The Principle of Least Privilege (PoLP) is a security concept that involves assigning users the minimum access privileges required to carry out their duties. It has become the cornerstone for cyber security guidelines and recommendations including: NIST 800-53r5, NIST CSF, The Joint Ransomware Task Force #StopRansomWare Guide and others.
The failure to implement the principle of least privilege has been the cause of multiple attacks resulting in millions of dollars of ransomware payments and damaged brand equity.
What is the Value of the Principle of Least Privilege (PoLP)?
As stated, PoLP helps ensure that users have the rights to only execute the assigned task germane to them – and nothing else. To be blunt, this means, not granting dangerous permissions such as admin and control permissions to every users. In fact the concept is to do the opposite – restrict the control functionalities to a limited and quantified set of users.
The Principle of Least Privilege is key for:
- Limiting access to sensitive information
- Limiting access to servers w/ sensitive information
- Limiting access to networks that hold sensitive information
- Limiting access in applications that enforce authorization to sensitive information
And, as is the case w/ the MGM hack, ensuring:
- Limiting access to those who can modify the access control polices
By doing this, organizations can ensure that any user is unable to access sensitive information, or change controls to who has access to these controls.
Why is it So Hard to Implement PoLP?
The key problem is sloppiness and Privilege Creep.
Sloppy Identity Management:
Some organizations simply are sloppy – and haven’t set up the proper access controls like a functional IAM system like Entra ID, Okta, JumpCloud, Ping, AD to ensure that users are organized and then assigned to applications and resources according to their group memberships.
And this is the key point: Group membership. It is a serious identity flaw that enterprises individually assign elevated privileges to users on an INDIVIDUAL basis as opposed to assigned to a group to these permissions and then putting a user in these “admin” powered groups.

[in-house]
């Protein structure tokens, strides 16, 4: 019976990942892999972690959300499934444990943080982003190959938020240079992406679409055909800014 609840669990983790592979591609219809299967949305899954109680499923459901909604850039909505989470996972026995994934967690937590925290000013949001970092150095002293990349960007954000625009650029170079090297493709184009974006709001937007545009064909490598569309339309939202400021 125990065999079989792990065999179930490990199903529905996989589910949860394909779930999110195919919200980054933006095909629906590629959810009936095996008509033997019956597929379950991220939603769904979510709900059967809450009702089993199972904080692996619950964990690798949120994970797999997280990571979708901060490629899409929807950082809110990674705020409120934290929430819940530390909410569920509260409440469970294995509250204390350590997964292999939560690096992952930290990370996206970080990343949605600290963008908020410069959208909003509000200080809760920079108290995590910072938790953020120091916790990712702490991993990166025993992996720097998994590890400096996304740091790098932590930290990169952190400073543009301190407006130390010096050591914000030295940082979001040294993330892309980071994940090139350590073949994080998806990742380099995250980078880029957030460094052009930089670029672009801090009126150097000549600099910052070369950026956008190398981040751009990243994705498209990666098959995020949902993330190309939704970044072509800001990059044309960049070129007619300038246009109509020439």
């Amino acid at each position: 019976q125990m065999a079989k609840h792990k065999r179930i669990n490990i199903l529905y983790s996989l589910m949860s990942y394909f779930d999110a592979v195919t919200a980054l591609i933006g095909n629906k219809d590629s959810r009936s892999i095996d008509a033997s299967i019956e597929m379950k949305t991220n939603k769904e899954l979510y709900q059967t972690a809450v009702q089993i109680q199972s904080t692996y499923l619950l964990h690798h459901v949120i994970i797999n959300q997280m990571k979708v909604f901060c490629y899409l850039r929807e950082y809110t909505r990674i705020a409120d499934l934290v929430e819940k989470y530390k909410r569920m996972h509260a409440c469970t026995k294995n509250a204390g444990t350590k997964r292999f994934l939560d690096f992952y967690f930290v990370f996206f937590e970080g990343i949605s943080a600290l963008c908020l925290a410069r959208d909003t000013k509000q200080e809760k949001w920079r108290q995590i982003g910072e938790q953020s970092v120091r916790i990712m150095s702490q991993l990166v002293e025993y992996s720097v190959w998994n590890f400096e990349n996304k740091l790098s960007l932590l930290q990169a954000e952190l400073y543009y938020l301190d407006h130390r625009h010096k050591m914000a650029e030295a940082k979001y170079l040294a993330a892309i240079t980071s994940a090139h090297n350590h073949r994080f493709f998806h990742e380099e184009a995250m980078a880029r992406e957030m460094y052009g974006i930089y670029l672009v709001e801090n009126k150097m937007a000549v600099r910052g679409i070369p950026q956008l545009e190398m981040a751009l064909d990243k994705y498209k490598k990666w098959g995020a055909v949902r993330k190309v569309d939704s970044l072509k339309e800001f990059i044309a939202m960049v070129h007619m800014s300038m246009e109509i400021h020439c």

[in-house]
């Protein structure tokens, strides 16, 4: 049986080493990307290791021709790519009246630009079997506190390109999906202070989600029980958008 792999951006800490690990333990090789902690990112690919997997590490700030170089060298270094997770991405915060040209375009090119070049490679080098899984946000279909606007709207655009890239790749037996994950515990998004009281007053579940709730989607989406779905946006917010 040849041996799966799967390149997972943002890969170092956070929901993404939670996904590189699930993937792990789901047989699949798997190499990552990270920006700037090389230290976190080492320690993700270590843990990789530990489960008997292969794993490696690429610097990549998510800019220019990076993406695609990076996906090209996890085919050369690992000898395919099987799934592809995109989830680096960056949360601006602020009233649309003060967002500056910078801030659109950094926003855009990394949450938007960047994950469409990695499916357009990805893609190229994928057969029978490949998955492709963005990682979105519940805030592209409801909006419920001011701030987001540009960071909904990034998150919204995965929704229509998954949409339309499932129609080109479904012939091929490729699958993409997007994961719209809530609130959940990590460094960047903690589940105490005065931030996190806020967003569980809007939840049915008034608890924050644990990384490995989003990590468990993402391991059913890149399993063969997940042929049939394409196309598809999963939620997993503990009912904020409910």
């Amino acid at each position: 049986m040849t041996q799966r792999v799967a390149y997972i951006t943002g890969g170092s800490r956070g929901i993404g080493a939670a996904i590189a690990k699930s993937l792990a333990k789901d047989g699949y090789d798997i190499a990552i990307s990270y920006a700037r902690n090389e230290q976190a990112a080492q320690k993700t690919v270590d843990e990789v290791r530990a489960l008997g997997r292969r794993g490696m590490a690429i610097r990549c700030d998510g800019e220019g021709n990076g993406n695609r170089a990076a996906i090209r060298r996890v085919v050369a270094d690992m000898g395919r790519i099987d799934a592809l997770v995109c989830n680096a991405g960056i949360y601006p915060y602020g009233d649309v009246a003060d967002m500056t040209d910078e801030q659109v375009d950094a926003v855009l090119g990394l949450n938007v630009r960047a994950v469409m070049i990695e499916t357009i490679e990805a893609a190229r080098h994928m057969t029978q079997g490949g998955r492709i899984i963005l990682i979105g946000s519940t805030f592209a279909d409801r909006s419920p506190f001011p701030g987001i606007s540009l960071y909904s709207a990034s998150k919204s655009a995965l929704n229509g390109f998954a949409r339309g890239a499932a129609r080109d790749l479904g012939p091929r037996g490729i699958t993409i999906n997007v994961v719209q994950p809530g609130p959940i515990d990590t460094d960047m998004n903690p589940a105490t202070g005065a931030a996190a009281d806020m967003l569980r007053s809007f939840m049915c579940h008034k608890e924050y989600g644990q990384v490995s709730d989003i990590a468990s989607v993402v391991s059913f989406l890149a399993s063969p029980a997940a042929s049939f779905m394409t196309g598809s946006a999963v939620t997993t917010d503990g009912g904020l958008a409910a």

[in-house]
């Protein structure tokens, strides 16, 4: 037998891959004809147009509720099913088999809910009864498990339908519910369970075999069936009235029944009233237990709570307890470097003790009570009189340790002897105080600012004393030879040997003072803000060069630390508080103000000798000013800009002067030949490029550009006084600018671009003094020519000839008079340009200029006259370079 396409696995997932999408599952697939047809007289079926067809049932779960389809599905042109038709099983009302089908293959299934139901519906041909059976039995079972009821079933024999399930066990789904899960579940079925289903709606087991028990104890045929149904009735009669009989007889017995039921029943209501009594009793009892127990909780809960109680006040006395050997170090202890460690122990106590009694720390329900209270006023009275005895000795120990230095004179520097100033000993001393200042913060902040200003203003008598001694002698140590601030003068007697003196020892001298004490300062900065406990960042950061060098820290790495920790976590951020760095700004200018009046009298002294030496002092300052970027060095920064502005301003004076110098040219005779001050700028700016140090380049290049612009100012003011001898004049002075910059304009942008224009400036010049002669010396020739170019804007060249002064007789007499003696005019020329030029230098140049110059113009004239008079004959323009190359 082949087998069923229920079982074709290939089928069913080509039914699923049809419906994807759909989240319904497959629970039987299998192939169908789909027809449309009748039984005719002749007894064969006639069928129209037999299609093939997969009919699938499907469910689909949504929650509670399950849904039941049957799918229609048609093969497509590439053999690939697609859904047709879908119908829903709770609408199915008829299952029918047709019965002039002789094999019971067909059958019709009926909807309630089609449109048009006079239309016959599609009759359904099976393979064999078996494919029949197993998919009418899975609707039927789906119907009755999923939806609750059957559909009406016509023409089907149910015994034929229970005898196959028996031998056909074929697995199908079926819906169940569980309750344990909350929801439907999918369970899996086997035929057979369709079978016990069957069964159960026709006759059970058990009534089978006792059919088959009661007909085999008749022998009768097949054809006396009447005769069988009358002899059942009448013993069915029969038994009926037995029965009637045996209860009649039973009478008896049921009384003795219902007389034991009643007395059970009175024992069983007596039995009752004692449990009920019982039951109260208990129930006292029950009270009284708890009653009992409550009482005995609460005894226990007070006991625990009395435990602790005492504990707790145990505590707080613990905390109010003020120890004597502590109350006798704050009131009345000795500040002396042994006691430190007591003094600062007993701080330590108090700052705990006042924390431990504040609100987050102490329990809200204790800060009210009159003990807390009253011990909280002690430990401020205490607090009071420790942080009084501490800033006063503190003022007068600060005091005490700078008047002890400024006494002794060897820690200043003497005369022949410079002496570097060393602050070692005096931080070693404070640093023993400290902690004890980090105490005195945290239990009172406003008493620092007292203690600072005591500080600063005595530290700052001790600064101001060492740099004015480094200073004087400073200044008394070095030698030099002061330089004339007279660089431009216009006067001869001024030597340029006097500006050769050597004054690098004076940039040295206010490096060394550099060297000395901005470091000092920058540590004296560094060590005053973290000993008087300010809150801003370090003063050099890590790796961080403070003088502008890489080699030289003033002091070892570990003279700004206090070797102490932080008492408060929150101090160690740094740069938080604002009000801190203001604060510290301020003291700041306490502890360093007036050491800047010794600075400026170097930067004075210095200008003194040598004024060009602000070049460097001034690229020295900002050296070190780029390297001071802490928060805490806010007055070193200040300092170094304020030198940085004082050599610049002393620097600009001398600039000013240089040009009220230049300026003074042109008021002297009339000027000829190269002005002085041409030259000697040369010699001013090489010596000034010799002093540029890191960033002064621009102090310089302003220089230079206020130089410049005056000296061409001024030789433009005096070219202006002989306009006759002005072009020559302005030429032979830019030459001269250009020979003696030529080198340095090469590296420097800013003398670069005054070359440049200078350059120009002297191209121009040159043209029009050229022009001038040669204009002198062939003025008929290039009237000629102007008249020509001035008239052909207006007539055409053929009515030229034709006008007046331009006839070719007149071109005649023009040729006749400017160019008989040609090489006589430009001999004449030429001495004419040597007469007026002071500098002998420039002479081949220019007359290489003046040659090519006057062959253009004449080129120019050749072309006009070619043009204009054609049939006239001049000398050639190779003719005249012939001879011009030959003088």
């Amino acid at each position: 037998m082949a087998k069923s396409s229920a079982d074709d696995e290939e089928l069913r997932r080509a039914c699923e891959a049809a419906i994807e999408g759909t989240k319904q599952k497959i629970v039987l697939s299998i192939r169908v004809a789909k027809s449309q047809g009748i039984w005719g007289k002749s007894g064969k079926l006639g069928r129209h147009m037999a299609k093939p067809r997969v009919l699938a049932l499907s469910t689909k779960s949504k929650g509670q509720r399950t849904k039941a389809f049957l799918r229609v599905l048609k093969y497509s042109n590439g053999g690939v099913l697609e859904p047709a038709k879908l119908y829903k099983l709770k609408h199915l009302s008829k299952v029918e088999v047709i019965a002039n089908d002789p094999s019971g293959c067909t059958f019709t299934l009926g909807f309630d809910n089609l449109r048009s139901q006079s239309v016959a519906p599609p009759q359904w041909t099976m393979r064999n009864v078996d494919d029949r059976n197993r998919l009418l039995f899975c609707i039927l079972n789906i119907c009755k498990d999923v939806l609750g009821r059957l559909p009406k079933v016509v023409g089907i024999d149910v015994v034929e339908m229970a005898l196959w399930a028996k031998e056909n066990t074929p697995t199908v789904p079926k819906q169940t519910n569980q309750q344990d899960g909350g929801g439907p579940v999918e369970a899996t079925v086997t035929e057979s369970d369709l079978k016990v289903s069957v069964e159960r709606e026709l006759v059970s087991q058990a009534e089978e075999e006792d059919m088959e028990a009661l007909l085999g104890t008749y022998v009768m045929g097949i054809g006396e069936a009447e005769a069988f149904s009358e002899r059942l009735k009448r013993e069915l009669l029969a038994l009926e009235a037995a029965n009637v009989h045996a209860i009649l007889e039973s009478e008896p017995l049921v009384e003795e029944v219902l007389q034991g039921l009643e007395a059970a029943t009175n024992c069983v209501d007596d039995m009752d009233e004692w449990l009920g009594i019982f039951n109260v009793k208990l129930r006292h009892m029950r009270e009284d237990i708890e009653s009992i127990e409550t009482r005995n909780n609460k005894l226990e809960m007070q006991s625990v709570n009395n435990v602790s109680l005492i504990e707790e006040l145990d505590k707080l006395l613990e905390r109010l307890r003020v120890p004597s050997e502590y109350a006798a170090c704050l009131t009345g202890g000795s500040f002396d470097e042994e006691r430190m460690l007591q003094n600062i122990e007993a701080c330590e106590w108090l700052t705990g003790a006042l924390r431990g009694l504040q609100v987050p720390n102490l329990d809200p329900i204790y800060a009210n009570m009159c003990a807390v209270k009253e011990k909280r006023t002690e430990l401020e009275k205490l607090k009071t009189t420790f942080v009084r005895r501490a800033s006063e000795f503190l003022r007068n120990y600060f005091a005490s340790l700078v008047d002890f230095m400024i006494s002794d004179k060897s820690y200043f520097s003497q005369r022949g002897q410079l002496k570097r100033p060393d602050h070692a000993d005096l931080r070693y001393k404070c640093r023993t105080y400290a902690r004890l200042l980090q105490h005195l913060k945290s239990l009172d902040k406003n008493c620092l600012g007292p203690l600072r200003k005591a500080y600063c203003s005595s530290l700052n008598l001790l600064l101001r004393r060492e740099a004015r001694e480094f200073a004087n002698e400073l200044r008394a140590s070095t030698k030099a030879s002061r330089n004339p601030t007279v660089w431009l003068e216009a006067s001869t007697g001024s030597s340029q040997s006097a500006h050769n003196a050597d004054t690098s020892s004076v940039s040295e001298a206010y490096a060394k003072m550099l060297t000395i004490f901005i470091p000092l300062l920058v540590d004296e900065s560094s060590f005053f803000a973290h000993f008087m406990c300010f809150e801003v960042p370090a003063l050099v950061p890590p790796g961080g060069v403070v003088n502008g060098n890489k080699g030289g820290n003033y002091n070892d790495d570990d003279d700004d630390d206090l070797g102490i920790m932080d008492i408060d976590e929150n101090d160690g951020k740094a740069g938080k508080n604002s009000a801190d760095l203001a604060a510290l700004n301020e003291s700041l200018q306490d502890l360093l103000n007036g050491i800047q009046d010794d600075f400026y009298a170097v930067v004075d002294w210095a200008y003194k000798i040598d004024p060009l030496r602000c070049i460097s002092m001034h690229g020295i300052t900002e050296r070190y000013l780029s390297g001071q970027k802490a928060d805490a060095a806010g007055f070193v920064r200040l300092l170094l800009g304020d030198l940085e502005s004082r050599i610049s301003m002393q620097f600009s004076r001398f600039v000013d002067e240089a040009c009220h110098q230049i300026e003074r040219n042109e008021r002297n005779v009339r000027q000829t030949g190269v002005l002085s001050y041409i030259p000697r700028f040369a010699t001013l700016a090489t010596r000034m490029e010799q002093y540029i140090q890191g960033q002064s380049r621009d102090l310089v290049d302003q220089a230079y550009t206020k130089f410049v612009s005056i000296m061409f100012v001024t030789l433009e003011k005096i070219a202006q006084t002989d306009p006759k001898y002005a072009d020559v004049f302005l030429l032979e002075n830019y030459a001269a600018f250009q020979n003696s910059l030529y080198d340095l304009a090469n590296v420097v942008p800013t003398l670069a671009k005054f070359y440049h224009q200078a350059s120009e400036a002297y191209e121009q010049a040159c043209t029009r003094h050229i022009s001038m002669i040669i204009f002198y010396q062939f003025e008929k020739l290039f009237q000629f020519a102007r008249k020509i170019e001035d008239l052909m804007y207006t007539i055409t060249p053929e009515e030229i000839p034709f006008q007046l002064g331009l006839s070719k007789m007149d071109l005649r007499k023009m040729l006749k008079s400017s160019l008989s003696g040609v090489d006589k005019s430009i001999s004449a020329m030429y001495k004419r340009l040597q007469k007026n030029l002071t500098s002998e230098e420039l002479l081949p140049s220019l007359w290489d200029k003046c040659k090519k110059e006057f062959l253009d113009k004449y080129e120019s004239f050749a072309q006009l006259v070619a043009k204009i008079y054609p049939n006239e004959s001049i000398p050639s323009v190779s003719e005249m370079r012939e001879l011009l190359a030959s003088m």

Companies that continue to assign admin-powered permission on a continual basis – are sloppy and do NOT implement the principle of least privilege. (NOTE: This is ONE of the key complaints that the SEC charged against SolarWinds.)
The other enemy of PoLP is not as obvious as “sloppy identity management” – but probably more common and deadly. This enemy is called Privilege Creep – and is the natural tendency of identities to add permissions and become loaded with entitlements that are not required to do their current jobs.
Basically the problem being that enterprises are better than GRANTING privileges than reviewing and retracting privileges.
These excess privileges create a field day for hackers that can overtake these accounts and user for nefarious purposes.
Principle of Least Privilege in NIST 800-53r5 and NIST CSF
Federal organizations are required to follow NIST 800-53r5 for cyber security practices. The NIST CSF (Cybersecurity Framework) is framework created as a guidance for public institutions to utilize.
Both of these frameworks spell out the principle of least privilege
- Control: Employ the principle of least privilege, allowing only authorized accesses for users (or processes acting on behalf of users) that are necessary to accomplish assigned organizational tasks.
NIST Cybersecurity Framework (CSF) 1.1
- Access permissions and authorizations are managed, incorporating the principles of least privilege and separation of duties.
NIST Cybersecurity Framework (CSF) 2.0
- Access permissions, entitlements, and authorizations are managed and enforced, incorporating the principles of least privilege and separation of duties (formerly PR.AC-3 and PR.AC-4 in NIST CSF 1.1)
YouAttest and The Principle of Least Privilege
YouAttest is a purpose based tool to help organizations enforce the Principle of Least Privilege in their enterprise and thus reap the cyber and compliance wards.
The cloud based offering is designed to audit any resource and to make the process and painless as possible by integrating directly into the IAM for a simplified user access review process. (Reviewers simply click on a link, via email or slack, and see only the roles they need to review.)
The most important part is that YouAttest can review key admin groups – in an automated fashion. YouAttest customers regularly review their admin privilege groups on a monthly basis – and log the evidence of these attestations. YouAttest can also provide triggers on these group policies, for real time attestations.
YouAttest is the only cloud-based IGA platform that deploys in minutes via application SSO into your existing IAM platforms and allows you to enforce the Principle of Least Privilege by automating your reviews of your user, groups and applications.
YouAttest uniquely connects directly to the enterprise IAM (Entra ID, Okta, JumpCloud, Ping) and uses the IAM SSO for reviewing entitlements to BOTH IAM resources and siloed (non-IAM connected) resources.
Contact us to learn how YouAttest can automate your access review process and help your enterprise enforce the Principle of Least Privilege in your enterprise